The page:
By Foxall J.
Readers study most sensible practices for object-oriented programming, dossier operations, resolution distribution, and extra - with code samples and suggestion on utilizing criteria to their very own initiatives.
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The commonly revised and up to date version offers a logical and easy-to-follow development via C++ programming for 2 of the preferred applied sciences for man made intelligence--neural and fuzzy programming. The authors disguise conception in addition to sensible examples, giving programmers a superior starting place in addition to operating examples with reusable code.
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Readers examine top practices for object-oriented programming, dossier operations, answer distribution, and extra - with code samples and recommendation on utilizing criteria to their very own initiatives.
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Extra resources for Practical Standards for Microsoft Visual Basic.NET
Again, turning on Option Strict, which is highly advisable, will force you to use enumerated members where applicable. 4 Use an enumeration whenever a parameter accepts a limited number of values. Even developers who truly believe in enumerations sometimes miss the opportunity to use them. As you develop code, you might not always think about creating an enumeration because an enumeration might seem like overkill in certain situations. In general, whenever a procedure accepts a limited set of values, use an enumeration.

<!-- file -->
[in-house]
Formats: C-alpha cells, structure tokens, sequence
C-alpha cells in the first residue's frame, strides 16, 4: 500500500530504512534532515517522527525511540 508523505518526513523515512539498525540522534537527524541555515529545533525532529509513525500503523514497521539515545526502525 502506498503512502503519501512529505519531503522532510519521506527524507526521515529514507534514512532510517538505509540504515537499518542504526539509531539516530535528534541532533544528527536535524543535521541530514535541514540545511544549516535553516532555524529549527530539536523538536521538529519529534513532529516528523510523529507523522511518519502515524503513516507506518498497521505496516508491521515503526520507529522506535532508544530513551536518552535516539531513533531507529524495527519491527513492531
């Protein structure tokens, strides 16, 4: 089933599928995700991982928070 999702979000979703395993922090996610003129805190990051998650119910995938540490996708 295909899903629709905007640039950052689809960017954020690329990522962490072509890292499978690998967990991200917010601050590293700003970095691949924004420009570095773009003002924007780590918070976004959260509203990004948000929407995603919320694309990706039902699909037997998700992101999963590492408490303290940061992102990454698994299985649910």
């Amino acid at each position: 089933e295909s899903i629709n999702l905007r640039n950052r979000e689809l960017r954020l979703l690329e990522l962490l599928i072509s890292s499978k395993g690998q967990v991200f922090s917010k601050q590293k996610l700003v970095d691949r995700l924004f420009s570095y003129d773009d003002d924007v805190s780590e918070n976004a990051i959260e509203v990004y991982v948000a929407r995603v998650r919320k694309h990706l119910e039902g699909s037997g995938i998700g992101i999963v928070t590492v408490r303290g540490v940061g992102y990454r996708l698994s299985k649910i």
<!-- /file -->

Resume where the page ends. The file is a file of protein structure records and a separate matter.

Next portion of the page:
Giving your variables logical names is one of the easiest things you can do to make your code more understandable. Variables such as x, y, and i have almost no place in modern software development. They might be fine for loop counters (although better names are almost always available), but they should never hold important data. Not convinced? Have you ever seen code like this? Dim i As Integer ' Print a list of the fields in the Recordset. Name) Next i Sure, i works in this example. However, what does i represent?
For example, when creating a property to hold a value for Length, you'd use a statement such as this: Public Property Length() As Integer If you used a prefix of int, object members wouldn't look right in the IntelliSense drop-down lists. Not only would they not look right, the list would be sorted by type and not by name, which would make finding members rather tedious. Even if you knew the member's type, you'd have to type at least four characters just to find the item in the list. And your code would look odd as well.
Practical Standards for Microsoft Visual Basic.NET by Foxall J.